An old genetic tool in plant biology still has value
Scientific tools for plant genetics research continuously fade away as newer methods evolve. However, researchers at Mississippi State University have found that one older method, the use of fragmented chloroplast DNA sequences, still stands strong amidst modern technologies.
Chloroplast simple sequence repeats or microsatellites (cpSSRs) are short, repeating fragments of DNA that mark specific locations in a plant's genome. cpSSR markers are used to study plant evolution, such as plant breeding and hybridization in agricultural species and the genetic diversity of plants of conservation concern. They are especially useful for distinguishing plant groups and resolving their evolutionary relationships.
Gregory Wheeler, Associate Professor Lisa Wallace, and colleagues found that plant studies that use cpSSRs are on the rise. The number of plant studies using cpSSRs has doubled in the past ten years. Since 1995, cpSSRs have been used to study wild and cultivated plants from 85 different plant families—the most common being the history of pine trees (Pinaceae family) through the latest ice age.
Many plant research labs are turning to the latest next-generation sequencing methods to collect molecular genetic data because these methods allow for a more complete "fingerprint" of plant DNA. However, as Wallace points out, "There are still a lot of labs that do not have the financial or genomic resources to make next-generation sequencing methods feasible."
The published review detailing the status of cpSSRs in plant genetics is published in a recent issue of Applications in Plant Sciences.
Because cpSSRs remain a popular method, Wheeler and colleagues explored their risks and benefits to uncover the most suitable and informative scientific questions that cpSSRs can answer in future studies.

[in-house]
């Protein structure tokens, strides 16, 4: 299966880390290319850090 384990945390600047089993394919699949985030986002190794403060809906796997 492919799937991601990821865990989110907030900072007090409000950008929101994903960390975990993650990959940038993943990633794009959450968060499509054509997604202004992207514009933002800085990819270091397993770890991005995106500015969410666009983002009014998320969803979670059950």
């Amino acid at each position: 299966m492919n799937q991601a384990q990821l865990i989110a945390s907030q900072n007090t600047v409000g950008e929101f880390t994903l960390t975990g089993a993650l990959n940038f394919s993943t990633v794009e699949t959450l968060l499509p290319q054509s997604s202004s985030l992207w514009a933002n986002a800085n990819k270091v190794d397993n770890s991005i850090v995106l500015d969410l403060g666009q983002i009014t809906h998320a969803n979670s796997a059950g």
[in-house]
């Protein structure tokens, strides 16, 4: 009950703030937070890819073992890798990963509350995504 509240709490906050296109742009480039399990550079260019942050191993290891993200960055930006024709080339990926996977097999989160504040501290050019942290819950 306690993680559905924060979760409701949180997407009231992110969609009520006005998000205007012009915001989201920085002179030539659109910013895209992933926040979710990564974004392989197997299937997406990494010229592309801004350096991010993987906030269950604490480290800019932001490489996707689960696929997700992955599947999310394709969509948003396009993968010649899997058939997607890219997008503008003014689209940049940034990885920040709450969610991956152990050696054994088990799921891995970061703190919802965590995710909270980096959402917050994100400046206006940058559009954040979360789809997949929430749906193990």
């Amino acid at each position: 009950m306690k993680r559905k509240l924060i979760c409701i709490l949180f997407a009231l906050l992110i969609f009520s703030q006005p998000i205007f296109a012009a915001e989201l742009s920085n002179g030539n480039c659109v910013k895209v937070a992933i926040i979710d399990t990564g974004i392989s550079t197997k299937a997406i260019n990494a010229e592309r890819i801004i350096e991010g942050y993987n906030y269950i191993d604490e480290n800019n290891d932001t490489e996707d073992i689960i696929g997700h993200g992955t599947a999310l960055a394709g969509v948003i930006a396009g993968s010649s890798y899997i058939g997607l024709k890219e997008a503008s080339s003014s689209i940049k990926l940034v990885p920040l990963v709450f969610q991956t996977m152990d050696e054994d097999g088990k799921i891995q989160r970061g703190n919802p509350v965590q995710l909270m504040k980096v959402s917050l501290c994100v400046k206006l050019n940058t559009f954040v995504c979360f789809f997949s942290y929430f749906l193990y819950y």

The most prevalent problem with cpSSRs, which less than 33 percent of studies tested for, is called size homoplasy. Size homoplasy occurs when mutations in the DNA arise independently, causing DNA from different plants to falsely appear similar by evolutionary descent. Size homoplasy can lead scientists to overestimate plant relatedness.
To illustrate the risks of size homoplasy, Wheeler and colleagues pulled from their own data on the plant genus Acmispon, a member of the pea family found throughout California, USA. Four of the nine loci tested exhibited size homoplasy within or between species. "I was surprised to find a lack of testing of homoplasy in cpSSR studies given how commonly we detected it in our own data set," comments Wallace.
For future studies, Wallace and colleagues suggest using cpSSRs that were developed for specific plant species. This approach can help avoid problems of size homoplasy and answer questions related to genetic conservation and variability of single species, such as those that are economically and ecologically important.
"There have been major transitions towards NGS techniques in the past decade," says Wallace, "but our paper shows that cpSSRs are still a useful type of marker for many research groups in basic and applied plant sciences." As the number of genetic tools for plant research expands, Wallace notes that the availability of new study systems will continue to grow, providing new opportunities for the use of cpSSRs in plant biology.